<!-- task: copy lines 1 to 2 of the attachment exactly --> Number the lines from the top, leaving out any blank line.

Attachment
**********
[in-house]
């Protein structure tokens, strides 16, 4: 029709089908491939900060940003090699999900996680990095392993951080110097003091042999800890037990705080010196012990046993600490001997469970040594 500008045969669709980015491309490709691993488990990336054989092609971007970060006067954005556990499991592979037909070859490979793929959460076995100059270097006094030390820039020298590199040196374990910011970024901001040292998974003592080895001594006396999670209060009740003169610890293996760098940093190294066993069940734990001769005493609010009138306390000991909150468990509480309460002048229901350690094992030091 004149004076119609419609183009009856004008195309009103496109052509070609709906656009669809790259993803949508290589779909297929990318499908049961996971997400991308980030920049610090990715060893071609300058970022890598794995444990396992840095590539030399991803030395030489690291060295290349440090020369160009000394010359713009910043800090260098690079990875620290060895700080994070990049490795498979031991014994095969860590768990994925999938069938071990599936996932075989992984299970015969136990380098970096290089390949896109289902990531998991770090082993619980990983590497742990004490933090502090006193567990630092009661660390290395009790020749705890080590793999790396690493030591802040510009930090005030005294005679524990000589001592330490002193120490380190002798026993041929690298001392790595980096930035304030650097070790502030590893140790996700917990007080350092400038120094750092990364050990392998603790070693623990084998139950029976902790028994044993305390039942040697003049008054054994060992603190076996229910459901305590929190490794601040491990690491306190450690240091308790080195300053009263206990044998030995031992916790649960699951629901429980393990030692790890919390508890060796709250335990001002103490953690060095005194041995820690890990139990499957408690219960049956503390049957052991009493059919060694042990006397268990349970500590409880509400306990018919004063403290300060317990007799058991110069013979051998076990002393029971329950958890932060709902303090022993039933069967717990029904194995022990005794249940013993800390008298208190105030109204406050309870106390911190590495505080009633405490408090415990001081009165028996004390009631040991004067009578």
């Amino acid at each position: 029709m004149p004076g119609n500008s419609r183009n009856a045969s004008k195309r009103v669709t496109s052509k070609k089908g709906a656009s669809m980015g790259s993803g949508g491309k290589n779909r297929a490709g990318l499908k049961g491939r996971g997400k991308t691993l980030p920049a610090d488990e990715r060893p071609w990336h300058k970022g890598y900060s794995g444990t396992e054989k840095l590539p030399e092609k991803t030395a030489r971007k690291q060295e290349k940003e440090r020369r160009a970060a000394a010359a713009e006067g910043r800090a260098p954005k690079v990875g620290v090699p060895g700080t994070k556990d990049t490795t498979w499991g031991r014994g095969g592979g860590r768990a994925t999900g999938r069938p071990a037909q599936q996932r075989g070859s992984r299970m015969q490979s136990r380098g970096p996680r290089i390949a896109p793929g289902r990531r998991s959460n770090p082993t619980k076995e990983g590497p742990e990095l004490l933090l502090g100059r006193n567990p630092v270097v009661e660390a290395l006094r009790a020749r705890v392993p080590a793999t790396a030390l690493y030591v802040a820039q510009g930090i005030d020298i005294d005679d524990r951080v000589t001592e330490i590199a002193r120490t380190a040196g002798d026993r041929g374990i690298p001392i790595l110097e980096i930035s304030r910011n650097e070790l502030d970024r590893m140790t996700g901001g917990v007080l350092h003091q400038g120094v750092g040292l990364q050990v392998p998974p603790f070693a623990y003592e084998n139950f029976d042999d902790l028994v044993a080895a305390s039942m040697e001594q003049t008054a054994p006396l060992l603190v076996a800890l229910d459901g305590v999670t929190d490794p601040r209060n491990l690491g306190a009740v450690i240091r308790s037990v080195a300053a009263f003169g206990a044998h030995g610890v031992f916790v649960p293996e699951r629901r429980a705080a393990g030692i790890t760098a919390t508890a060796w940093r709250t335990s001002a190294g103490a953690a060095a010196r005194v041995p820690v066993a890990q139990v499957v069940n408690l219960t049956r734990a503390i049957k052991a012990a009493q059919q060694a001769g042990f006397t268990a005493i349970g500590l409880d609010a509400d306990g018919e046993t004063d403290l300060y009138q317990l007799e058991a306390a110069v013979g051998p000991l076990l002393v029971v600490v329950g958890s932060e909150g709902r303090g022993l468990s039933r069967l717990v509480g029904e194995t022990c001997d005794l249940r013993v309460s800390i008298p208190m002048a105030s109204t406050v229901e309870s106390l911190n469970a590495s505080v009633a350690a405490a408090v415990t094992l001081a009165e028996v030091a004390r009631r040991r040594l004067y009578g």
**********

[in-house]
């Protein structure tokens, strides 16, 4: 029709089908491939900060940003090699999900996680990095392993951080110097003091042999800890037990705080010196012990046993600490001997469970040594 500008045969669709980015491309490709691993488990990336054989092609971007970060006067954005556990499991592979037909070859490979793929959460076995100059270097006094030390820039020298590199040196374990910011970024901001040292998974003592080895001594006396999670209060009740003169610890293996760098940093190294066993069940734990001769005493609010009138306390000991909150468990509480309460002048229901350690094992030091 004149004076119609419609183009009856004008195309009103496109052509070609709906656009669809790259993803949508290589779909297929990318499908049961996971997400991308980030920049610090990715060893071609300058970022890598794995444990396992840095590539030399991803030395030489690291060295290349440090020369160009000394010359713009910043800090260098690079990875620290060895700080994070990049490795498979031991014994095969860590768990994925999938069938071990599936996932075989992984299970015969136990380098970096290089390949896109289902990531998991770090082993619980990983590497742990004490933090502090006193567990630092009661660390290395009790020749705890080590793999790396690493030591802040510009930090005030005294005679524990000589001592330490002193120490380190002798026993041929690298001392790595980096930035304030650097070790502030590893140790996700917990007080350092400038120094750092990364050990392998603790070693623990084998139950029976902790028994044993305390039942040697003049008054054994060992603190076996229910459901305590929190490794601040491990690491306190450690240091308790080195300053009263206990044998030995031992916790649960699951629901429980393990030692790890919390508890060796709250335990001002103490953690060095005194041995820690890990139990499957408690219960049956503390049957052991009493059919060694042990006397268990349970500590409880509400306990018919004063403290300060317990007799058991110069013979051998076990002393029971329950958890932060709902303090022993039933069967717990029904194995022990005794249940013993800390008298208190105030109204406050309870106390911190590495505080009633405490408090415990001081009165028996004390009631040991004067009578």